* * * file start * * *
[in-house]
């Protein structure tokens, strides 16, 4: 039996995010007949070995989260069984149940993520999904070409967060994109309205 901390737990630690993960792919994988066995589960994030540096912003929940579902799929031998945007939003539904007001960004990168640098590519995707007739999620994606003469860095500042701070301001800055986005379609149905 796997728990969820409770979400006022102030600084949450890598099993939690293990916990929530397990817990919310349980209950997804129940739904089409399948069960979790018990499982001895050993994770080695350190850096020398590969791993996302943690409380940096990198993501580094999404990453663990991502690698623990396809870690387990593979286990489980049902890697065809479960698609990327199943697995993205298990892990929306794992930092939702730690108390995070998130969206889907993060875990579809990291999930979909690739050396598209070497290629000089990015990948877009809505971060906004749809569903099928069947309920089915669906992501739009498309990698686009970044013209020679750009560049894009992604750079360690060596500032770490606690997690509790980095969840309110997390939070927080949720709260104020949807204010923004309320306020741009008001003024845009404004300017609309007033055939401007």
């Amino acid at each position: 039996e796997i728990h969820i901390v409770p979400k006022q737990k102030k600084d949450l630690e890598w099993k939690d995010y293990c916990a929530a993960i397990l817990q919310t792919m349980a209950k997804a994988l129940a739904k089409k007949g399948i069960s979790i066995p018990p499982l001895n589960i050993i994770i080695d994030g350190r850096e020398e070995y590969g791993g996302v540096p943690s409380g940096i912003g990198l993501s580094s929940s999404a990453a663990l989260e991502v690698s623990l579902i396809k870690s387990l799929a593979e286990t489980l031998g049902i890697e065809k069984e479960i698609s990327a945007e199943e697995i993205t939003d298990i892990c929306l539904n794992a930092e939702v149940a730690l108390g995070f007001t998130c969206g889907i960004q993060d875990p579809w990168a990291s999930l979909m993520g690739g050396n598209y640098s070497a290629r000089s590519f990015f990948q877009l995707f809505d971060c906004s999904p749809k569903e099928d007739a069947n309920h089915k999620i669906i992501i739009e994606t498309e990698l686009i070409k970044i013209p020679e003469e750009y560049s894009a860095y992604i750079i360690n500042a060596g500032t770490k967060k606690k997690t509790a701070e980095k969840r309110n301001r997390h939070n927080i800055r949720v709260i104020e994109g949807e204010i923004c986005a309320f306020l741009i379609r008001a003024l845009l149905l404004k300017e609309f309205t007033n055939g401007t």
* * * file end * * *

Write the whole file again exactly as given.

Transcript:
[in-house]
């Protein structure tokens, strides 16, 4: 039996995010007949070995989260069984149940993520999904070409967060994109309205 901390737990630690993960792919994988066995589960994030540096912003929940579902799929031998945007939003539904007001960004990168640098590519995707007739999620994606003469860095500042701070301001800055986005379609149905 796997728990969820409770979400006022102030600084949450890598099993939690293990916990929530397990817990919310349980209950997804129940739904089409399948069960979790018990499982001895050993994770080695350190850096020398590969791993996302943690409380940096990198993501580094999404990453663990991502690698623990396809870690387990593979286990489980049902890697065809479960698609990327199943697995993205298990892990929306794992930092939702730690108390995070998130969206889907993060875990579809990291999930979909690739050396598209070497290629000089990015990948877009809505971060906004749809569903099928069947309920089915669906992501739009498309990698686009970044013209020679750009560049894009992604750079360690060596500032770490606690997690509790980095969840309110997390939070927080949720709260104020949807204010923004309320306020741009008001003024845009404004300017609309007033055939401007």
């Amino acid at each position: 039996e796997i728990h969820i901390v409770p979400k006022q737990k102030k600084d949450l630690e890598w099993k939690d995010y293990c916990a929530a993960i397990l817990q919310t792919m349980a209950k997804a994988l129940a739904k089409k007949g399948i069960s979790i066995p018990p499982l001895n589960i050993i994770i080695d994030g350190r850096e020398e070995y590969g791993g996302v540096p943690s409380g940096i912003g990198l993501s580094s929940s999404a990453a663990l989260e991502v690698s623990l579902i396809k870690s387990l799929a593979e286990t489980l031998g049902i890697e065809k069984e479960i698609s990327a945007e199943e697995i993205t939003d298990i892990c929306l539904n794992a930092e939702v149940a730690l108390g995070f007001t998130c969206g889907i960004q993060d875990p579809w990168a990291s999930l979909m993520g690739g050396n598209y640098s070497a290629r000089s590519f990015f990948q877009l995707f809505d971060c906004s999904p749809k569903e099928d007739a069947n309920h089915k999620i669906i992501i739009e994606t498309e990698l686009i070409k970044i013209p020679e003469e750009y560049s894009a860095y992604i750079i360690n500042a060596g500032t770490k967060k606690k997690t509790a701070e980095k969840r309110n301001r997390h939070n927080i800055r949720v709260i104020e994109g949807e204010i923004c986005a309320f306020l741009i379609r008001a003024l845009l149905l404004k300017e609309f309205t007033n055939g401007t």